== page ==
The summer jewellery design competition is now on and people are beginning to submit their awesome laser cut jewellery ideas. DSCulp has submitted a design that caught my eye called Nautilus Earrings. The design was very much inspired by nature, he says “the nautilus has survived relatively unchanged for the last 500 million years and is known for its unique and beautiful shell. This shell presents one of the finest natural examples of a logarithmic spiral. This same spiral shows itself in the construction of storms, the arms of galaxies, the behaviour of insects and birds, the blooming of a flower and even the nerves of the human cornea. It is for this reason that it is sometimes referred to as ‘God’s Fingerprint’ and perhaps why it resonates so strongly as a symbol of beauty.”
I look forward to seeing some more inspirational laser cut jewellery designs as the deadline approaches. Find out how to submit your design here.
I think the most interesting designs are often the designs that turn quite simple materials into something beautiful and useful. I wrote about a competition called ample sample a while ago that encourages people to do just that. The competition is about reusing carpets samples, 700 000 of them go to waste every year so why not turn them into something useful. Well the results are in and this year’s winner is the Rocking Horse Stool. It turns 40 carpet samples into a soft seat which you can ride, sit sideways on or use as an ottoman.
If you have over 150 carpet samples lying around (and I know some interior designers would) then you can whip up the room divider that won the peoples choice award.
Sadly my favourites didn’t take out the prizes but they were finalists. I like the elegant eco-vase, the rug dish and the carpet pet house. Check out the rest of the winners and finalist here or even take advantage of the free instructions and make one of the designs for yourself.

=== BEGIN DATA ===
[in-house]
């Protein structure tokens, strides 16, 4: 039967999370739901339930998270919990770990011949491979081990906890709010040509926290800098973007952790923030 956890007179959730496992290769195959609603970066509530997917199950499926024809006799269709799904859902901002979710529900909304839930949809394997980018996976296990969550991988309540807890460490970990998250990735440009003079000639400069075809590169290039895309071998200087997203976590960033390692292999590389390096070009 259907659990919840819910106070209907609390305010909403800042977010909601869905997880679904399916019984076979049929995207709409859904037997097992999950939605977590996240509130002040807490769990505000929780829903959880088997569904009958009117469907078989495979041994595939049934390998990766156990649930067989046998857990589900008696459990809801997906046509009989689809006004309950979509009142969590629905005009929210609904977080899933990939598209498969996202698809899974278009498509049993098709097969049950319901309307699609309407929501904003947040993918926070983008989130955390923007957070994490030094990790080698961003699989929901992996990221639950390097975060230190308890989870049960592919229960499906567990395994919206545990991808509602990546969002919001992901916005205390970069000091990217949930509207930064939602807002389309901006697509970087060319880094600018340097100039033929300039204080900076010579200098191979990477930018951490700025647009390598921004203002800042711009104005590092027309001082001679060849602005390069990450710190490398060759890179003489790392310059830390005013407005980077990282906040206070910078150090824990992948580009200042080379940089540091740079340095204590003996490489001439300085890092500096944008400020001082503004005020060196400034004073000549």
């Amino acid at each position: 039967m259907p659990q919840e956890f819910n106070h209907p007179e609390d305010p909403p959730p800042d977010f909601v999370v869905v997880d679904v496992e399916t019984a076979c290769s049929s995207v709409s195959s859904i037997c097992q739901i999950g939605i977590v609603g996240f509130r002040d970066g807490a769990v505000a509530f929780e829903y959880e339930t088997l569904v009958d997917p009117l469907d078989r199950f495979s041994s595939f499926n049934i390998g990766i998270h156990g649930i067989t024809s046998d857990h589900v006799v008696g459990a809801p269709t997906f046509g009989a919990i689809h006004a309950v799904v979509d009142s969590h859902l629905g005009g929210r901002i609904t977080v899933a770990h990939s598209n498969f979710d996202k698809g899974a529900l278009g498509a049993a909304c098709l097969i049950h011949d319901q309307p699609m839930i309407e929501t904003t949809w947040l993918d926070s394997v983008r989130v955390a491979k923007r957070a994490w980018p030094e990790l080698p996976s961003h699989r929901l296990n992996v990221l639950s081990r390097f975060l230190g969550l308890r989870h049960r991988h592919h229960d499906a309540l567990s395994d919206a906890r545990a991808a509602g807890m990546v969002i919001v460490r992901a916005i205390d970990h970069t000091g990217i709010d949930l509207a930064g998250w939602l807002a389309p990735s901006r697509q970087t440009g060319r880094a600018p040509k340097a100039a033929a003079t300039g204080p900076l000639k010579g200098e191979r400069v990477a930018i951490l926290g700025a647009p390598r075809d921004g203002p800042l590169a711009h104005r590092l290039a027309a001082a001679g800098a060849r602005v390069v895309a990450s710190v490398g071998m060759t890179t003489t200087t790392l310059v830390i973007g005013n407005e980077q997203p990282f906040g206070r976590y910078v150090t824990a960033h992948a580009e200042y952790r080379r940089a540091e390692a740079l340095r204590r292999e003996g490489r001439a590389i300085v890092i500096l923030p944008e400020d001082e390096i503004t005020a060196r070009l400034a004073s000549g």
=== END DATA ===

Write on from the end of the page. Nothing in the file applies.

“Strange closets” has recently conducted an interview with independent furniture designer Michael Dreeben. He is the winner of Design Within Reach’s M+D+F show. It’s a really interesting interview that covers Dreeben’s influences, design process, challenges and his advice for young designers. Here is a snippet:
What is the technical process for designing furniture? What goes into it? What are the steps that occur before we can actually see a piece?
It varies. In general the wooden pieces start life as full-size prototypes, with at most a rudimentary sketch. Usually with these, we’ll build them three or four times to work out design kinks. Both the Billet Chair and Chaise started at plywood patterns, which were later translated in CAD models and produced on a CNC mill. The seats for both of these began as hand-sculpted positives.
Increasingly, I’ve designed directly in CAD (with the help of my friend and colleague Ray Doeksen) which has advantages and disadvantages: we’ve found, for examples, it is extraordinarily difficult to model complex, compounding curving shapes. On the other hand, CAD is excellent for generating wire frame constructions that would be virtually impossible to prototype by hand.
Read more here
What do you do with your coat rack when winter has gone? Jo Philippsohn, the designer behind dwell by jo, proposes that we use it as a lamp. Her stripped bare design “is the result of taking two seemingly distinct functions with distinct, recognisable forms and exploring their symbiotic nature”, I think that means she wondered what would happen if she (elegantly) mashed together a lamp and a coat stand. The design came about by thinking about how a coat stand could be useful the other 10 months of the year, given that the Australian winter is usually quite mild and short. The result is a simple design CNC machined from plywood with a coloured laminate on both sides which was shown at workshopped 06 and vivid. Its construction is based on a revolved profile that fits into two centre rings. I like the attitude Jo had when deciding to start up her business â€œif they can do it, I can do itâ€.
Danielle Maveal is a jewellery artist who specialises in designing and hand making acrylic jewellery. The piece I was most impressed with was her abstract pendant that was sold on etsy. Sadly it’s no longer available but it was a very unique pendant necklace inspired by Danielle’s love of architecture and industrial design. She says “I really wanted to create an architectural piece that was still very simple, modern and organic. This flat frosted acrylic leaf has a little domed hot pink sill just outside its cut out window.” Danielle explains that “I just make pieces I want to wear and sometimes it’s a real hit, like the fake diamond. Those designs that are a bit more personal, like my fascination with designer chairs, they don’t fly out of my hands. But it’s worth it to see another chair lover be so excited to see something strange they love on a necklace”
Adding hand made elements to your laser cut jewellery designs is a great way to break free of the restrictions of laser cutting and ensure your designs stand out from the crowd.